Immediately after arriving in this historical town, we were mesmerized by the brown and white ottoman houses scattered around the hills and canyons. The cool breeze and clean air were a welcome relief from Istanbul’s sweltering heat and noxious pollution.
For our three nights at a traditional guesthouse (konag), we were welcomed by a modest family who offered us breakfasts made with local ingredients and advice.
This UNESCO World Heritage Site is considered “Turkey’s best-preserved Ottoman village” and one of the most fascinating to explore on foot. A reconstructed caravanserai (roadside inn where travellers could rest and recover from the day’s journey) that is now a hotel and a coffee museum was formerly an important trader’s stop along the Silk Road. A few mosques and a small sector of bazaars are nearby. Surprisingly, although being roughly halfway between Istanbul and Ankara, there are few foreign tourists there, and even locals who deal with tourists rarely speak English.
Safranbolu, an ancient and well-established city, has a lengthy history. The city was located in Paphlagonia, one of Anatolia’s ancient districts. In fact, in the Iliad, the legendary poet Homer recounted the Paflagons who travelled to aid the Trojans. Anatolian Seljuk Sultan II constructed Safranbolu in 1196. Ibn Batuta, a famous traveller, visited Safranbolu in 1334 and stayed for one night, describing it as “a captivating village nested in the mountains”. Its name originates from the Turkish name for Saffron (Safran) since this precious plant was grown and traded here.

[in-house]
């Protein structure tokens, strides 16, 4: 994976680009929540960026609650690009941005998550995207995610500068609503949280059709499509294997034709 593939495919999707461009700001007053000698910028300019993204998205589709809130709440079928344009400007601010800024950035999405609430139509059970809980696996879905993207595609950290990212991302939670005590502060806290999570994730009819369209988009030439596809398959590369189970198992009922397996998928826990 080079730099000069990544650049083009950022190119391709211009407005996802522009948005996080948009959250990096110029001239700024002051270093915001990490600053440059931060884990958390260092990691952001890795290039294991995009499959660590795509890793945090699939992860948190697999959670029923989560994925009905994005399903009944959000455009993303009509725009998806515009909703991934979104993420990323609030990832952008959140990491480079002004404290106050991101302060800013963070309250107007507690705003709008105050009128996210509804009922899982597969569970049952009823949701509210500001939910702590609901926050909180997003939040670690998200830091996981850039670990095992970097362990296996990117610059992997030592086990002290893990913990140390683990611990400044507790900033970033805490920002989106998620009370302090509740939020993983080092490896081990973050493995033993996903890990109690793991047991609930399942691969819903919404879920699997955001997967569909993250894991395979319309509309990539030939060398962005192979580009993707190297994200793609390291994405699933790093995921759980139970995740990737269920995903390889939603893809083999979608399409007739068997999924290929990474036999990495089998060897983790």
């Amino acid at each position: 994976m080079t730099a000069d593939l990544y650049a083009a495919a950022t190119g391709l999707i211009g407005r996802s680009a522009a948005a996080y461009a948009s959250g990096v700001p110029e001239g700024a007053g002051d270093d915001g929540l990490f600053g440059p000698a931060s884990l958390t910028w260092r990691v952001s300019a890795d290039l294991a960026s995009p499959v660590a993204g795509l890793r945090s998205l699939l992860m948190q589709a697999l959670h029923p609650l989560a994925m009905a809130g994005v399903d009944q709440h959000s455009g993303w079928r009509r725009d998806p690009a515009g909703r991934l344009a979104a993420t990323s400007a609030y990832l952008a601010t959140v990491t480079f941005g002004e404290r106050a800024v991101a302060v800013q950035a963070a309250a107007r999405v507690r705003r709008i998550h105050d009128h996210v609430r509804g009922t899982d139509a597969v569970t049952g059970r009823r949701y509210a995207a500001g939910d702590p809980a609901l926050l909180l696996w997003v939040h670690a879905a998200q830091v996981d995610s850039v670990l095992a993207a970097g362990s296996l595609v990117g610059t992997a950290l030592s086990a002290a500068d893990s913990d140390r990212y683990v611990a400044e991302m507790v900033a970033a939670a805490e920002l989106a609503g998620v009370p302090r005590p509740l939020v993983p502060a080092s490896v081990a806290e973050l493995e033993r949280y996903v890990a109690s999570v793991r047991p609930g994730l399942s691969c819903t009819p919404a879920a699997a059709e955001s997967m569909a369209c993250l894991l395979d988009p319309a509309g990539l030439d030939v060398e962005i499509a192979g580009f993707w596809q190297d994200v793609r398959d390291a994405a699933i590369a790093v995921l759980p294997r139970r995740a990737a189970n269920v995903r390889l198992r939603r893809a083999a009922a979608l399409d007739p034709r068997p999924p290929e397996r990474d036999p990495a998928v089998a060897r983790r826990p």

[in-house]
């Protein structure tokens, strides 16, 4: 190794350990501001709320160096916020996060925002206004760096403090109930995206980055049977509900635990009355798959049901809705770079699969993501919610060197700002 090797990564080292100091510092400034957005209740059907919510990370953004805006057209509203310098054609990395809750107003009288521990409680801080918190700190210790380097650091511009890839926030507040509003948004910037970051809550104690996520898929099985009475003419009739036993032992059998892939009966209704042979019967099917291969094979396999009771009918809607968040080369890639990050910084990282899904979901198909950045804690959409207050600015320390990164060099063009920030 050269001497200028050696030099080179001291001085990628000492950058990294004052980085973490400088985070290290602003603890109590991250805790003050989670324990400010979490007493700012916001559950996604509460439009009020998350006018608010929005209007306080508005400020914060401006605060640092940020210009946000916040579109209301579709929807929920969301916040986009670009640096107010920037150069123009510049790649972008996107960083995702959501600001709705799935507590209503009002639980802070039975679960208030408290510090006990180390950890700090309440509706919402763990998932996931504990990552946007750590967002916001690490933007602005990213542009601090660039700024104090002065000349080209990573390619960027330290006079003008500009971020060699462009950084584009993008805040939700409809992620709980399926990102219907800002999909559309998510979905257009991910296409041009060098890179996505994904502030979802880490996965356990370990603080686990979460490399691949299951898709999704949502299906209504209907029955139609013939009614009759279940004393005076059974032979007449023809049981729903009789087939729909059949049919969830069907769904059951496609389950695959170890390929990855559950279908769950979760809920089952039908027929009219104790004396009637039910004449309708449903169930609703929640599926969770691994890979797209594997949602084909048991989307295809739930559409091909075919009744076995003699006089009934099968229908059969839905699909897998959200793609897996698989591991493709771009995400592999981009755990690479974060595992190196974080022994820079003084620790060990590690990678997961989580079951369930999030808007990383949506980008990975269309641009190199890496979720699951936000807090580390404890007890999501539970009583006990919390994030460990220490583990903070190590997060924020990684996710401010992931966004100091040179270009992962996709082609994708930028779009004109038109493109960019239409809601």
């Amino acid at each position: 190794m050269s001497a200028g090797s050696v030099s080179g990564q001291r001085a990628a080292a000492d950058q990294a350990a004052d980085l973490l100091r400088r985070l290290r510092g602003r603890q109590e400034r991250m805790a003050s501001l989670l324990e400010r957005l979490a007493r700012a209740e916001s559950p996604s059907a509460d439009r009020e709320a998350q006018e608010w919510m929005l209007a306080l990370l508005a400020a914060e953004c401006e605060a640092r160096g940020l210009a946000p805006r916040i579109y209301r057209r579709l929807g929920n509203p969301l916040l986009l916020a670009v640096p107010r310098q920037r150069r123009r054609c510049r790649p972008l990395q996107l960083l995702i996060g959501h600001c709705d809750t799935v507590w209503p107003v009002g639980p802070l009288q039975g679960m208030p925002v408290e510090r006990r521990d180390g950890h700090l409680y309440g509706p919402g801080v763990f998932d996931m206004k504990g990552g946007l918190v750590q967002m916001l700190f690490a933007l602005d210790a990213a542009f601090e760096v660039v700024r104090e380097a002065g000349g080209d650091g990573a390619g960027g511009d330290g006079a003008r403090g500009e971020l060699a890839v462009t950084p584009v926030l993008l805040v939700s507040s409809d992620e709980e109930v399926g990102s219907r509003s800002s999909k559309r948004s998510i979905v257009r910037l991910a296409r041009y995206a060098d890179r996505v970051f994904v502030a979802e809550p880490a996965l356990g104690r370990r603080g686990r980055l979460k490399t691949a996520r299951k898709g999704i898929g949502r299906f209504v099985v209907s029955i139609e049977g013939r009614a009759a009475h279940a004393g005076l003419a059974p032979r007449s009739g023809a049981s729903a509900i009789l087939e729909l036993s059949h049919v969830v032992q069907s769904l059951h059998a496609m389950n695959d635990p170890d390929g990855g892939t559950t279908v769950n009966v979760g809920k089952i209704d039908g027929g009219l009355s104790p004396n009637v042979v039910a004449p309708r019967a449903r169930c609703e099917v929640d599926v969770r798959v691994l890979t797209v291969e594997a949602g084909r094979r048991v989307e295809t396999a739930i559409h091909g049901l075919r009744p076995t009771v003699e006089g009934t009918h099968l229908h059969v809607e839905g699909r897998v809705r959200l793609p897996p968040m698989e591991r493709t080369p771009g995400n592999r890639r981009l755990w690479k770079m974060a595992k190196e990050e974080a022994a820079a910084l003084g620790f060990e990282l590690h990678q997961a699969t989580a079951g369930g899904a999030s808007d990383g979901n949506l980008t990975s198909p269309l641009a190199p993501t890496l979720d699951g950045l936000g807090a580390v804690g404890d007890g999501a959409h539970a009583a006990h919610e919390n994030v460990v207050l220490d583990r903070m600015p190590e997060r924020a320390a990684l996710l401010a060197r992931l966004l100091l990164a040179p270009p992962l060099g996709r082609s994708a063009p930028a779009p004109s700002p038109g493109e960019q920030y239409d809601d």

Apart from exploring the history and nature, we also sampled many local delicacies, ranging from various soups to plates full of meat, manti (Turkish pasta) with walnuts, and the famous Safranbolu pide (a pie made with cheese and spinach, a very famous for this city).
However, the various coffees we had at the Safranbolu Coffee Museum were the best treat. They provided a variety of coffees made in accordance with the regional historical legacy of many ethnic groups, rulers, and traders from far and near.
Our favourites were the local Safranbolu coffee cooked in the fire with a side of Mastic water and the Tatar coffee with cream sprinkled with pistachio. We were also shown how to drink the traditional coffee. To begin, you drink the coffee with Mastic water, followed by the sweet Sherbet to finish.
After the relaxing 3 days in nature, we boarded another bus towards Ankara, from where we went on to explore the Black Sea Coast.